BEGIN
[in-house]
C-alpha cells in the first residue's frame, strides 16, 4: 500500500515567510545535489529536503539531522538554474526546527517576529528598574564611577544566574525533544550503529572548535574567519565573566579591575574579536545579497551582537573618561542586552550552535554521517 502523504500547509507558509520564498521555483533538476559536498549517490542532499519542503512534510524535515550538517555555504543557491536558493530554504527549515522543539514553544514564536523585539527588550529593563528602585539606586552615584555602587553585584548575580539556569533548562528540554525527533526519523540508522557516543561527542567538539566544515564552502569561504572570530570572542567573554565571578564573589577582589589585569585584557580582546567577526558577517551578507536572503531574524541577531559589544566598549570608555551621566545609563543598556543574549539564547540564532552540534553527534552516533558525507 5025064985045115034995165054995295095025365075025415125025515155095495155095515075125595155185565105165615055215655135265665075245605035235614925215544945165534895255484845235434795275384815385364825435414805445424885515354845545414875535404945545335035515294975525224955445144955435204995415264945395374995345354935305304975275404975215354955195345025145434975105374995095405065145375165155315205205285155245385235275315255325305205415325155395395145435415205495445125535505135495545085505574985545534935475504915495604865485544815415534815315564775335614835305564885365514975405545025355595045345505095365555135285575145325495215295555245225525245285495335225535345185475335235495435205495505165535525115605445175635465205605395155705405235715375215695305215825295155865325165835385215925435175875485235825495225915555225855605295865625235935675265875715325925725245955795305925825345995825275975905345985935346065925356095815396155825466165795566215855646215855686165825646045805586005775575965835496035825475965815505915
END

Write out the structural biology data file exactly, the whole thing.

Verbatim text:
[in-house]
C-alpha cells in the first residue's frame, strides 16, 4: 500500500515567510545535489529536503539531522538554474526546527517576529528598574564611577544566574525533544550503529572548535574567519565573566579591575574579536545579497551582537573618561542586552550552535554521517 502523504500547509507558509520564498521555483533538476559536498549517490542532499519542503512534510524535515550538517555555504543557491536558493530554504527549515522543539514553544514564536523585539527588550529593563528602585539606586552615584555602587553585584548575580539556569533548562528540554525527533526519523540508522557516543561527542567538539566544515564552502569561504572570530570572542567573554565571578564573589577582589589585569585584557580582546567577526558577517551578507536572503531574524541577531559589544566598549570608555551621566545609563543598556543574549539564547540564532552540534553527534552516533558525507 5025064985045115034995165054995295095025365075025415125025515155095495155095515075125595155185565105165615055215655135265665075245605035235614925215544945165534895255484845235434795275384815385364825435414805445424885515354845545414875535404945545335035515294975525224955445144955435204995415264945395374995345354935305304975275404975215354955195345025145434975105374995095405065145375165155315205205285155245385235275315255325305205415325155395395145435415205495445125535505135495545085505574985545534935475504915495604865485544815415534815315564775335614835305564885365514975405545025355595045345505095365555135285575145325495215295555245225525245285495335225535345185475335235495435205495505165535525115605445175635465205605395155705405235715375215695305215825295155865325165835385215925435175875485235825495225915555225855605295865625235935675265875715325925725245955795305925825345995825275975905345985935346065925356095815396155825466165795566215855646215855686165825646045805586005775575965835496035825475965815505915